How an online platform is making parenting easy
Solving parenting problems with technology: The Social Weaver Story
Sumedha Khoche was a marketing professional who was busy building multi-billion dollar brands for P&G, when her life changed forever in 2012. With the arrival of her first child, followed by the second one a few years later, time acquired a whole new meaning. What also changed was how she spent her time.
Spending hours looking through multiple sites to find information became a process that was frustrating and very time-consuming. From basic, everyday things like where to buy a stroller or a birthday cake for her son, to bigger decisions like which paediatrician or pre-school to choose for her daughter, she found that there just wasn’t a one-stop solution to getting this information online. “When I was trying to organise my daughter’s first birthday celebration, the experience was frustrating; I spent days trying to figure out a caterer and couldn’t compare any options. The time, effort and cost were just not what my uber-generation is used to!” she says.
What she needed, she realised, was a reliable resource that combined information relevant to her with local community knowledge. As she began talking to other parents, starting with her childhood friend Kaivalya Gundu - a tech professional with years of experience in product management and business analysis - she realised that it was not a problem she faced alone; this seemed to be a common problem for many parents in Singapore and it soon emerged that it was a viable business opportunity for South East Asia as well.
As avid travellers, both Khoche and Gundu had always loved the value and simplicity of sites like Tripadvisor, which made travel planning such a breeze. And this was what they needed: a ‘tripadvisor for parents’, that could make local parenting decisions as simple and straightforward. When they test-drove the idea of creating such a platform, the response was resoundingly positive. It was an a-ha moment.
Finally, in 2017, along with Kaivalya Gundu, Khoche decided to take the plunge and launch Social Weaver.
What is Social Weaver?
Named after the Social Weaverbird, which builds spectacular community nests, this platform aims at being an online ‘nest’ of parenting wisdom. It is a one-stop, reliable content-community-commerce platform that allows you to discover and book local services, write in queries and review products or services through any web or mobile device. It has a curated database of 4000 recommended service providers in Singapore, spread across a hundred categories, so the answers to your parenting queries from pregnancy to pre-school and beyond are only a click away.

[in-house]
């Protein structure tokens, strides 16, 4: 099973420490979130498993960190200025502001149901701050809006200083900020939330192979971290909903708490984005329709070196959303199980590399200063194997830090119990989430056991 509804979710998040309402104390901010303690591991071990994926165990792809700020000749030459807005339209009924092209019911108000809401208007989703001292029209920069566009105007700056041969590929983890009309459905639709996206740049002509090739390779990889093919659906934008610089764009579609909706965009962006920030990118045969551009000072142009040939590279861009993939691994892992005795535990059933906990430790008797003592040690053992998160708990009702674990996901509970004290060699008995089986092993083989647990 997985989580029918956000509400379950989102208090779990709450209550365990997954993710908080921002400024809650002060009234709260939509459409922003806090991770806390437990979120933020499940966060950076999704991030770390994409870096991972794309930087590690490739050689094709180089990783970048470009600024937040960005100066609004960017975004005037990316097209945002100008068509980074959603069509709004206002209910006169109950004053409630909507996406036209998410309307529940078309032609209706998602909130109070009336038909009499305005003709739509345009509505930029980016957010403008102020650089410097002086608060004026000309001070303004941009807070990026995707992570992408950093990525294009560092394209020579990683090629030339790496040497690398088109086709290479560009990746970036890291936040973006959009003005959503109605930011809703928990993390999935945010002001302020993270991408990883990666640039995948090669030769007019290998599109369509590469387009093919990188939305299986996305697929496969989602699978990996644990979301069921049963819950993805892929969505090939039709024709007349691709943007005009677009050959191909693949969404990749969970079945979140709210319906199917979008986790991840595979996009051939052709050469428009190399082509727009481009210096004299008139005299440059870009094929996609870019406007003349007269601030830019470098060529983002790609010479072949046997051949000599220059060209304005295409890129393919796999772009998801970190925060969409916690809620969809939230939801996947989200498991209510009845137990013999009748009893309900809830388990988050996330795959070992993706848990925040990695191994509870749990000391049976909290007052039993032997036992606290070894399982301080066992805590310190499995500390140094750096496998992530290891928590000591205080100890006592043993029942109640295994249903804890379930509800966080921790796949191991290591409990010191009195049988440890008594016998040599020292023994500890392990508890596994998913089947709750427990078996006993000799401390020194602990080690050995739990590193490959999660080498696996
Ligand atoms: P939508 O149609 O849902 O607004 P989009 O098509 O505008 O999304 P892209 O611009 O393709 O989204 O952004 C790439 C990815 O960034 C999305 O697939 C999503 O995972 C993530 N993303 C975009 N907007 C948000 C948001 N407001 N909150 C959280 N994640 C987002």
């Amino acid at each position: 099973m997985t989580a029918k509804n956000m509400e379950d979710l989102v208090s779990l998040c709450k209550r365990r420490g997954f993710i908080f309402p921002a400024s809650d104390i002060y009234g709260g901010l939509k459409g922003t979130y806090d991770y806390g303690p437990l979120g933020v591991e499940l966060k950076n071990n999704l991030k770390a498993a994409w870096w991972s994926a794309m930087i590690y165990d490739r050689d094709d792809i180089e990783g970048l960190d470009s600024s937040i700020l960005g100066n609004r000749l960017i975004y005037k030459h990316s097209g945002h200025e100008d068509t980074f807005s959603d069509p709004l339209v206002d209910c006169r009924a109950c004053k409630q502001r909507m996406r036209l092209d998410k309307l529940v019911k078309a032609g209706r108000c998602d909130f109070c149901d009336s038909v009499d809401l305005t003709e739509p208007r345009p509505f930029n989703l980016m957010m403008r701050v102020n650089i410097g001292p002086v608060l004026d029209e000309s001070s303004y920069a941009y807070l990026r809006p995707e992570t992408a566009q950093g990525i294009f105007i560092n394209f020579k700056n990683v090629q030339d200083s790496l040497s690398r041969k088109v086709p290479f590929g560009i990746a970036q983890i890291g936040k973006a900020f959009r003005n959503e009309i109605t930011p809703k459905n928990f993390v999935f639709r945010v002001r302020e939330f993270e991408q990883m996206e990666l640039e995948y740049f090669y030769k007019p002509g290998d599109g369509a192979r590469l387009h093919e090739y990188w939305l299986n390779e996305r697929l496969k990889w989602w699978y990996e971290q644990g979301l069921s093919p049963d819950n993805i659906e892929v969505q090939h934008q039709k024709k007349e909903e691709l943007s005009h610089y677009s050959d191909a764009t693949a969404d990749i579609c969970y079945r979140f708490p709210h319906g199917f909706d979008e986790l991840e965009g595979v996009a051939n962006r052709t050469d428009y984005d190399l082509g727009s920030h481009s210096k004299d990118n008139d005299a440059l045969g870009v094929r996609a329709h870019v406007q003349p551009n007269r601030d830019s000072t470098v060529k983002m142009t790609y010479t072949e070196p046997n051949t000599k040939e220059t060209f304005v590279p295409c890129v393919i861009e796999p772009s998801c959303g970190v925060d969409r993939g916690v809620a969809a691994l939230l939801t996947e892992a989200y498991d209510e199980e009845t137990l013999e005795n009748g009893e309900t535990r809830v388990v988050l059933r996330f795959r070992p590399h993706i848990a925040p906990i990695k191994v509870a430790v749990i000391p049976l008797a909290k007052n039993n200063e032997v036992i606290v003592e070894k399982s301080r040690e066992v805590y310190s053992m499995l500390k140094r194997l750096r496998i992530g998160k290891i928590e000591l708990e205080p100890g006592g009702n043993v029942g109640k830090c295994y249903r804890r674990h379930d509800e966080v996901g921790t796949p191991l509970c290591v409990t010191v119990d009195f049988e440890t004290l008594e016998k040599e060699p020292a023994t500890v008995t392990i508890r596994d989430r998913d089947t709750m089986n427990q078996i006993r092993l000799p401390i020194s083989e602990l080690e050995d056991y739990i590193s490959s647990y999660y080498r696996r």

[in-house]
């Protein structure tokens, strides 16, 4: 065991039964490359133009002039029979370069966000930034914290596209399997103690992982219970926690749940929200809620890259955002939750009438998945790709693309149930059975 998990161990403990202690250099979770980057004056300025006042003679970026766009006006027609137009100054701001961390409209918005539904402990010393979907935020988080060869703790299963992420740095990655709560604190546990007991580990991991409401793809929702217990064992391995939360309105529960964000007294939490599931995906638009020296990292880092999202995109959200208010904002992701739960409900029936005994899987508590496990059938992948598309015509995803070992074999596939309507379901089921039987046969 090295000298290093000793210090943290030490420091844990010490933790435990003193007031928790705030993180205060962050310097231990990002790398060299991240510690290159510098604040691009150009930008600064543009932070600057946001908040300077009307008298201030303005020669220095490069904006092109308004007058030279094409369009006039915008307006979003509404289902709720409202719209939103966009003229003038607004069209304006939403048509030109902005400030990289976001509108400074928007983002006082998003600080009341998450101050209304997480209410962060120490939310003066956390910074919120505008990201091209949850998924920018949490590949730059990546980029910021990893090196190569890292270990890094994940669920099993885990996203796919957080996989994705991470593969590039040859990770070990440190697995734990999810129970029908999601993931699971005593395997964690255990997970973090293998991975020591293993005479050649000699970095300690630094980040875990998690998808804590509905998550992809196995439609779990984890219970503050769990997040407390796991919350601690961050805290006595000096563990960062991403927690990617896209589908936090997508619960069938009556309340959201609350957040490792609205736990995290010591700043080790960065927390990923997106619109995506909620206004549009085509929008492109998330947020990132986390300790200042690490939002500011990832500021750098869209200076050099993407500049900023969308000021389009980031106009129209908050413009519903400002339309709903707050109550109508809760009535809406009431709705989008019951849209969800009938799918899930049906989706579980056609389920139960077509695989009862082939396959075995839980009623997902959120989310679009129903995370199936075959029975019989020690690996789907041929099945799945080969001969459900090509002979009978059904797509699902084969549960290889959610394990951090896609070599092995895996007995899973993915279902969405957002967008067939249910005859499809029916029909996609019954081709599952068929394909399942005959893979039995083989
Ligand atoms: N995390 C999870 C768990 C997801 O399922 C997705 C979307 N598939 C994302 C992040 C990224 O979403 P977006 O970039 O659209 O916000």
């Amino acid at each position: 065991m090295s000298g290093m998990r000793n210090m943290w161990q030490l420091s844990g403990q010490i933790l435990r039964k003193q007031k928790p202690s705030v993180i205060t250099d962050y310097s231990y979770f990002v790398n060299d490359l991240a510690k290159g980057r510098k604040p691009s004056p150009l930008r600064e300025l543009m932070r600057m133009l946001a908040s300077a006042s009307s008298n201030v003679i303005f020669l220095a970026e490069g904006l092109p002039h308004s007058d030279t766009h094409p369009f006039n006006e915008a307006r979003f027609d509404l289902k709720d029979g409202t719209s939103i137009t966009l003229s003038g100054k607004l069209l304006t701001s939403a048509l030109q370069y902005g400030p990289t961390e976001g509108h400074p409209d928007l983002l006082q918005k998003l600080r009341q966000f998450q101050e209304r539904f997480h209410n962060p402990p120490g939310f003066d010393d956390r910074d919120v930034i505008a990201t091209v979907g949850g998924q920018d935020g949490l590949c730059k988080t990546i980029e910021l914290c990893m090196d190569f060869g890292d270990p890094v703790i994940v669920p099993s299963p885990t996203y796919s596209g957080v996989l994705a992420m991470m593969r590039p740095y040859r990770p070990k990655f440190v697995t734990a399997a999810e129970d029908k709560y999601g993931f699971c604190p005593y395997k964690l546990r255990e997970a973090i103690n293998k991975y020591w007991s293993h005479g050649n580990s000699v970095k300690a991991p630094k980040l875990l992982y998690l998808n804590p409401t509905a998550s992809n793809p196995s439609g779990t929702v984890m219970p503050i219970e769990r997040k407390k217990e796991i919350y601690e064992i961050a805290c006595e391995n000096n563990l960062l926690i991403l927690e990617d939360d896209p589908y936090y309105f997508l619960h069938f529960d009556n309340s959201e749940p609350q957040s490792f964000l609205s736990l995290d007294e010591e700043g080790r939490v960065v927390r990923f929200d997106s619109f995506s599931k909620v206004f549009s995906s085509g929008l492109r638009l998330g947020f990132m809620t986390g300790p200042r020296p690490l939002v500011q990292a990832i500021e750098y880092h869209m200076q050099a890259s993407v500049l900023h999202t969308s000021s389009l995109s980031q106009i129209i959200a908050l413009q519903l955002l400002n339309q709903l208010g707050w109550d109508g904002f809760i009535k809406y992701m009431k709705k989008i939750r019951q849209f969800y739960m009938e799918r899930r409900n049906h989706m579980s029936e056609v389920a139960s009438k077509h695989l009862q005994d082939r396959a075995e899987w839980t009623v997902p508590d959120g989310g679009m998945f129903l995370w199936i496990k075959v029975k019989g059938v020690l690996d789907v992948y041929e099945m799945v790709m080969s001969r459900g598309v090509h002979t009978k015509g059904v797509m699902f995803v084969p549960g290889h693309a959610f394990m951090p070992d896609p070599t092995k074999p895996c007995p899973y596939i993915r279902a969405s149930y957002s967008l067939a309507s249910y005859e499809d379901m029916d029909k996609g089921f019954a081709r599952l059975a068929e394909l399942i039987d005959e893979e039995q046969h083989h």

The site also aims to be the go-to marketplace for service providers to connect with parents, making their own associated marketing and administration processes much more efficient and effective.
“Social Weaver as an idea is very relatable. Being the parent of a 6-year-old myself, I could completely relate to the problem that we were trying to solve by building a one-stop solution for all parenting needs,” says Gundu, who is the CPO.
The site also aims to be the go-to marketplace for service providers to connect with parents, making their own associated marketing and administration processes much more efficient and effective. “Ultimately, our mission is to help parents spend more time with their kids and less time researching online. We want to make the discovery and booking of great services instant and fuss-free, so we simplify the process for both parents and service providers,” adds CEO Khoche.
For time-starved and stressed young parents today, having access to relevant information, local community knowledge and the experiences and practical tips for other parents is invaluable. As nuclear families grow, young mums and dads are feeling the pressure of having to tackle parenting without support and wisdom of an older generation. But Social Weaver is here to fill that gap.
Friends in business, making it work
25 years ago, when two little girls living next door to each other decided to start a business - a lending library for kids - it didn't quite go as planned. “Most of the books didn’t come back. But that’s because we didn’t have defined processes and roles at the time, so we couldn’t work it out effectively,” laughs Khoche. This time around, however, these two friends have set the ground rules for their business from the start.
That, they say, is very important when working in a team.
While they are both co-founders, each of them is solving her own unique problem, but with the same goal in mind. For Khoche, as CEO, resource allocation and getting the right processes in place is key. She drives the vision for the company, while as CPO, Gundu defines and manages the end-to-end functionality of the product and works directly with the tech team. Both work together to develop the roadmap for the business based on market needs. “We are both interested in the best product that we can build, to help parents save time. So we are on the same page and we do this by keeping the lines of communication open. We respect each other’s opinions,” says Khoche.